Another major influence is the acceptance of substance misuse within a model designed to explain this behaviour.  These models basically reinforce the concepts of deviant behaviour not being the fault of the person, but indeed being caused, by moral weakness (the Moral Model), or a disease process.(The Disease Model). ( GH Rassool 2009)

These models in turn influence the basic perceptions of society around it’s chosen substance (Gossop 2007) which in the UK  is alcohol. These basic perceptions are also being reinforced by legislation and the highlighting of negative images, that cause moral panic, Hogarth’s images could be cited as historic examples of this, a contemporary example would be the negativity around methadone as often reported in the media.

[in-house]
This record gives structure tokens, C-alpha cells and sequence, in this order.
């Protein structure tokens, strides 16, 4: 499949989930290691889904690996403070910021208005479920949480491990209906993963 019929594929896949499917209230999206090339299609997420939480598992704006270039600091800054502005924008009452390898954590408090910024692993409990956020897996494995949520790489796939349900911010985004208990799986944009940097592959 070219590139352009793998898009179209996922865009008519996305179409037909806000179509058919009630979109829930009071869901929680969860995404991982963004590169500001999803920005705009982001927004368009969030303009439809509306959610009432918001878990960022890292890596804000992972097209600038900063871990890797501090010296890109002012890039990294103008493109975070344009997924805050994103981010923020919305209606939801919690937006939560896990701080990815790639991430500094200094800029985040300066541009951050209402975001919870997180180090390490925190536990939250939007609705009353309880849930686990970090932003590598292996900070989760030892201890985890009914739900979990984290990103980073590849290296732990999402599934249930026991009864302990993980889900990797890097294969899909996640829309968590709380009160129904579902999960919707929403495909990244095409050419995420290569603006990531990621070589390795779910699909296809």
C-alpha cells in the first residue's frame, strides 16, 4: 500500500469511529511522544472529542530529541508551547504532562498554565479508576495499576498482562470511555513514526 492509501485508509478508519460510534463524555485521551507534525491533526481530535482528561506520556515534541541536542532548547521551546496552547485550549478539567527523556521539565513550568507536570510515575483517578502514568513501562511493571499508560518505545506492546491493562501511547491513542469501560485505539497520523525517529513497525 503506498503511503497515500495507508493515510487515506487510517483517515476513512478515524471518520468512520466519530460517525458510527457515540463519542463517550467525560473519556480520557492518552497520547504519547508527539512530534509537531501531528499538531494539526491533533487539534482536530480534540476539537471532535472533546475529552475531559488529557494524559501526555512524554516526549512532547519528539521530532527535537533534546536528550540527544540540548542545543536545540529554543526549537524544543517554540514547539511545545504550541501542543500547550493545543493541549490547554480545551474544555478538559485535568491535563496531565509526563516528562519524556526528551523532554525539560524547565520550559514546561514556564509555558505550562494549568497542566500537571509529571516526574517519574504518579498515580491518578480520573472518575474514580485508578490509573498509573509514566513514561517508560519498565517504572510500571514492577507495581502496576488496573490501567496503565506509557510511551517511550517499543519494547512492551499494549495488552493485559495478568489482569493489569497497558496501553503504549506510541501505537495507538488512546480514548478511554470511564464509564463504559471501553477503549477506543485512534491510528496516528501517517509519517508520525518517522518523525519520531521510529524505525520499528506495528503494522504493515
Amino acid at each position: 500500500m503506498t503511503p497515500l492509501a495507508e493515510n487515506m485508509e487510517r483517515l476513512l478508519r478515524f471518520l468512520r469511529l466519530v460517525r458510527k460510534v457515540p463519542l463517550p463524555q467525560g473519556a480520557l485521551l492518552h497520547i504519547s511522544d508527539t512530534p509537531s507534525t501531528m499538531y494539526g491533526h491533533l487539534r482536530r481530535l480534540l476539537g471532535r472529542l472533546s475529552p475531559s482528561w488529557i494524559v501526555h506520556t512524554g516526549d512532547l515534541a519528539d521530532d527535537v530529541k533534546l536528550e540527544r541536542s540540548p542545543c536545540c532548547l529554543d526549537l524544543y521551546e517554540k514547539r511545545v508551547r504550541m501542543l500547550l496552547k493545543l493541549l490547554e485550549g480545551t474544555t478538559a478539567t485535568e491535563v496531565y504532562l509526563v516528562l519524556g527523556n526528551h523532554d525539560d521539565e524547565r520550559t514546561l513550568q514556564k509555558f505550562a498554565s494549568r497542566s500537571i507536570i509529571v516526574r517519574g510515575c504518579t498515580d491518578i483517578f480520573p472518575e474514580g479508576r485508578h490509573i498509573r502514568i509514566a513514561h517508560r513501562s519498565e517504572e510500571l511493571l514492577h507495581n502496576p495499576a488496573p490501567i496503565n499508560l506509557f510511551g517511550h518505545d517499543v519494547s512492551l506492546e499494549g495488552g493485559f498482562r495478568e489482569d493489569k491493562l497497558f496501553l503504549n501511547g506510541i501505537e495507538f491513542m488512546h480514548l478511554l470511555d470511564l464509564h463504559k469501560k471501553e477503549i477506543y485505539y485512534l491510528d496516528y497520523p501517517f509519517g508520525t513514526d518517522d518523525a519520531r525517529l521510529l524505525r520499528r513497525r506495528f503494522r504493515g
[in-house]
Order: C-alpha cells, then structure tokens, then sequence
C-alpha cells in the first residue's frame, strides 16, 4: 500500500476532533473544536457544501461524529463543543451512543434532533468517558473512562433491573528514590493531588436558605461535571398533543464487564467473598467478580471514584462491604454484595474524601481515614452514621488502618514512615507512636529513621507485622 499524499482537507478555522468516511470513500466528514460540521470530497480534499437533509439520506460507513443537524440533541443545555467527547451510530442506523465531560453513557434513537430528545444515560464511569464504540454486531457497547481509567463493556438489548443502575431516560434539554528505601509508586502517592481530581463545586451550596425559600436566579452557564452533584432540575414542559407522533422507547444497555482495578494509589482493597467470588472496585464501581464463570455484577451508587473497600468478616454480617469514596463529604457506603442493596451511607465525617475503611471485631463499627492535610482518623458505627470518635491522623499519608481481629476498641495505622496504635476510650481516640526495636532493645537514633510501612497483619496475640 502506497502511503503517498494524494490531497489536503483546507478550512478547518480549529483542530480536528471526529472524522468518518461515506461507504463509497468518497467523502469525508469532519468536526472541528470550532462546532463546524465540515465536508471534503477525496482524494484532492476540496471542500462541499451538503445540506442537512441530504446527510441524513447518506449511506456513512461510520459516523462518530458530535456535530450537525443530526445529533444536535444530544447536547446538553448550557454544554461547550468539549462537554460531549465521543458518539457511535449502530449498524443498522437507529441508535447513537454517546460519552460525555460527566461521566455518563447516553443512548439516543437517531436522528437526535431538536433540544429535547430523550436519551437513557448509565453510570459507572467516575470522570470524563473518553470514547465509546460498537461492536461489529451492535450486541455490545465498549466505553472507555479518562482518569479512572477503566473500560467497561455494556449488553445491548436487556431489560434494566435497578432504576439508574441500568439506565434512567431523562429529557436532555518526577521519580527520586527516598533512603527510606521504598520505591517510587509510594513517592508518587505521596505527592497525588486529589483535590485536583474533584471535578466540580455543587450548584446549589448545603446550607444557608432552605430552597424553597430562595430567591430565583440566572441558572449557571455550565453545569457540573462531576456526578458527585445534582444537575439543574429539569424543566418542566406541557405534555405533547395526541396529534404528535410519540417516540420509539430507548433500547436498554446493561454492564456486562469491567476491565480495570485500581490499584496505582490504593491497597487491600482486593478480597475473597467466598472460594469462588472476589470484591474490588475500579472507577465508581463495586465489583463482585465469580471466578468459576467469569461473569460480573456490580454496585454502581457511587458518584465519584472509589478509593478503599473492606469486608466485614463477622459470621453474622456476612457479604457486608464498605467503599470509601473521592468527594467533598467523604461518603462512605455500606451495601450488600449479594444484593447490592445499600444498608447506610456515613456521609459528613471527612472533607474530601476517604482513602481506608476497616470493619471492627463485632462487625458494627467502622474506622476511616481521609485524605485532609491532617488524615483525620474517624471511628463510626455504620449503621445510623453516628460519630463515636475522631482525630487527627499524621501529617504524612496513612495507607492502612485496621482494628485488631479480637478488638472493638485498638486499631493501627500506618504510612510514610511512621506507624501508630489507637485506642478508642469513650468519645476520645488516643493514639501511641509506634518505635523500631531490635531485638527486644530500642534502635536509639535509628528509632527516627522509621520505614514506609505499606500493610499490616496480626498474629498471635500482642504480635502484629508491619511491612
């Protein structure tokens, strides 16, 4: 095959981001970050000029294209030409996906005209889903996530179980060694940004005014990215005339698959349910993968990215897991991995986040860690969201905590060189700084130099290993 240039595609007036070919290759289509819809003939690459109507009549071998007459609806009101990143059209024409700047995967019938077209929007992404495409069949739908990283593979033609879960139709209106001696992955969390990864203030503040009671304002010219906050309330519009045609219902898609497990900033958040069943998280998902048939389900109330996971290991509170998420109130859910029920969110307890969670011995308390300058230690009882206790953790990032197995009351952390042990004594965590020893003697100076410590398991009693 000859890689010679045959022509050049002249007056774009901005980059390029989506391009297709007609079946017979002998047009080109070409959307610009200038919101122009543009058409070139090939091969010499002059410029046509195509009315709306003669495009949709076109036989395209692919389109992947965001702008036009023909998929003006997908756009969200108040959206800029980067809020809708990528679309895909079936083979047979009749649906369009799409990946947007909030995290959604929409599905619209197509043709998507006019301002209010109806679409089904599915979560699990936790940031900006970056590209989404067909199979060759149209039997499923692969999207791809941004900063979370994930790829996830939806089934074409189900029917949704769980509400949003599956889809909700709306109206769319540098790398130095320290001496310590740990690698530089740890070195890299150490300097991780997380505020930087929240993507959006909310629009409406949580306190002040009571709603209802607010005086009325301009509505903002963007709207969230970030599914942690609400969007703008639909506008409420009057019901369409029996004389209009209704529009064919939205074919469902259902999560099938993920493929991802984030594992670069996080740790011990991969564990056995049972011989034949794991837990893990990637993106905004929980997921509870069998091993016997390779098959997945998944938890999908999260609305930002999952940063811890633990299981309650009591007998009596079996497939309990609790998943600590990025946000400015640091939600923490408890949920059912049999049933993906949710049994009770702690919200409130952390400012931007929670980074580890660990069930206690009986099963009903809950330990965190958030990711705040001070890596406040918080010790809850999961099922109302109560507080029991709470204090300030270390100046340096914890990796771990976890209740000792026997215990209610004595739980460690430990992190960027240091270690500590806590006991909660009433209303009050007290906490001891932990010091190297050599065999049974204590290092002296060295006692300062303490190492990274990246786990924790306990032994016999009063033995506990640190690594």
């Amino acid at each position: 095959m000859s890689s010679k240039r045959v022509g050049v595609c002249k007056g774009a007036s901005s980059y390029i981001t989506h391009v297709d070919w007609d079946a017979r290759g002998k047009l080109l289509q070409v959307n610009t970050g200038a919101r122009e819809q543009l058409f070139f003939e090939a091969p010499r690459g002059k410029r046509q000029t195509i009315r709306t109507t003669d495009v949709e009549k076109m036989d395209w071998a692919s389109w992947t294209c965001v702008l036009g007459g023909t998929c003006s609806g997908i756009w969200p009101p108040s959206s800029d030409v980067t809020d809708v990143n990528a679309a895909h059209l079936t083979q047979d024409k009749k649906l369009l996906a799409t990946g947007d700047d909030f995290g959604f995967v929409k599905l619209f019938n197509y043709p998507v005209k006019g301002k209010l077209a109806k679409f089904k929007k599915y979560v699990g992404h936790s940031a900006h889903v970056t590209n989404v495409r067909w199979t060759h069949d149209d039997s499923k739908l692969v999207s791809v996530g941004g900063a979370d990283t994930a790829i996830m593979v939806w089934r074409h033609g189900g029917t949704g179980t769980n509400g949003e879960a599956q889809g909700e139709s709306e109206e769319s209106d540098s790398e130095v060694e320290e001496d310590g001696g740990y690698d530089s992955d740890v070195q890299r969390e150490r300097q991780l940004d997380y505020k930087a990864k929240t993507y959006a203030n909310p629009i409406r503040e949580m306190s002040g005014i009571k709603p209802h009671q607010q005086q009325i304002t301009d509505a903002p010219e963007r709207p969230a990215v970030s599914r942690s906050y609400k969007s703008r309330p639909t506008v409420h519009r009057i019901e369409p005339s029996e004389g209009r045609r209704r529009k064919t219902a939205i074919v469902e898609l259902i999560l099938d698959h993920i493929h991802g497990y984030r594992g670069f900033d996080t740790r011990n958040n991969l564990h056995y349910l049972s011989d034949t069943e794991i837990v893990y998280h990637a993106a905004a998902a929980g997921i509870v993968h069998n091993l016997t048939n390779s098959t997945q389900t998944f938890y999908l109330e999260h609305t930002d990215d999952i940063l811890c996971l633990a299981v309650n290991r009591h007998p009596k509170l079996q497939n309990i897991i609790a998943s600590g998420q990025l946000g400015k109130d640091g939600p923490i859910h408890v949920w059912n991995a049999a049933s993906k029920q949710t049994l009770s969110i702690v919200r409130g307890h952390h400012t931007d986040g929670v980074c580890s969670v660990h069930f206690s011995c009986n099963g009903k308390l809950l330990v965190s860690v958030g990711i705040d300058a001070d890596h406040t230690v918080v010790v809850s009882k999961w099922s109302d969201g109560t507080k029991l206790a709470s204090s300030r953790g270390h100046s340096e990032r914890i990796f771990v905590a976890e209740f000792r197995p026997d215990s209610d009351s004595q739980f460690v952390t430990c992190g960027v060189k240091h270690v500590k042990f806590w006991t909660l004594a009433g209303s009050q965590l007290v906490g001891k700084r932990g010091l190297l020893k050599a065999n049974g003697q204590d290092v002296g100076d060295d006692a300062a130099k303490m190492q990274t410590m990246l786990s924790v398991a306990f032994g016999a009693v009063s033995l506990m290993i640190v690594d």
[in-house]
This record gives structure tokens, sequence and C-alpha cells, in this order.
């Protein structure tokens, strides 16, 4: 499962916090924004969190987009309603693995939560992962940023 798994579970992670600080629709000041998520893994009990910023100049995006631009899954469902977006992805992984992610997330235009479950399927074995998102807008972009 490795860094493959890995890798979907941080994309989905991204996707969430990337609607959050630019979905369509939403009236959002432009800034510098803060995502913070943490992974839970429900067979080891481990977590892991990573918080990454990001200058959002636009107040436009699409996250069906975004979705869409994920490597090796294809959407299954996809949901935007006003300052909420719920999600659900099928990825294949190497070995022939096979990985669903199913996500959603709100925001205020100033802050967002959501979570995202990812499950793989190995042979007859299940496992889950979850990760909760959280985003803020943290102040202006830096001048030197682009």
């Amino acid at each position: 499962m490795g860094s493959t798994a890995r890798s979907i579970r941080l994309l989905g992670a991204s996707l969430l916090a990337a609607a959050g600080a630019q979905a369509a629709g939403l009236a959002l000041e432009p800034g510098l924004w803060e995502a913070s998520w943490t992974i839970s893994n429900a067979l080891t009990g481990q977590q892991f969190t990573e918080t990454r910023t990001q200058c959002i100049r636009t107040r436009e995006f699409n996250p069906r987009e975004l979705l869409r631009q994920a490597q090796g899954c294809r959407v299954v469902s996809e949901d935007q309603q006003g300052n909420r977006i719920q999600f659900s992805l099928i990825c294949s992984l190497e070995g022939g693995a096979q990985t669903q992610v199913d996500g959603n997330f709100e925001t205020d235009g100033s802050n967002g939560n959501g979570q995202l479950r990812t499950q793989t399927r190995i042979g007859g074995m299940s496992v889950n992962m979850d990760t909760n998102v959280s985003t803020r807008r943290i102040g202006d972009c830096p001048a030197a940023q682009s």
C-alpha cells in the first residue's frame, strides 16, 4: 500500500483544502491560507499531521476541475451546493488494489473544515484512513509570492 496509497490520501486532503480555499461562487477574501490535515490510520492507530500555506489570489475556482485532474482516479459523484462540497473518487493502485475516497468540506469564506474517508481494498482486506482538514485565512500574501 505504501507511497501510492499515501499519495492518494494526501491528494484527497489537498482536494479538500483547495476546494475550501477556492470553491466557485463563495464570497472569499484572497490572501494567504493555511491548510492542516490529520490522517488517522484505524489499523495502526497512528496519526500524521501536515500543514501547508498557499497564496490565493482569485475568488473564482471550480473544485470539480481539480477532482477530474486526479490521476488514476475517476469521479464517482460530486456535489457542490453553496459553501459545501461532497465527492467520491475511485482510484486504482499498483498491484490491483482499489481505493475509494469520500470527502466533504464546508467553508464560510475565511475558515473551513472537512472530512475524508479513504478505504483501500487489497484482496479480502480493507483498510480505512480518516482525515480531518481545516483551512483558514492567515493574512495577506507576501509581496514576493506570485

The initial question was “Discuss how culture might influence alcohol/drug use and problems.”On examination, culture can have a massive effect on how individuals look at alcohol/drug use.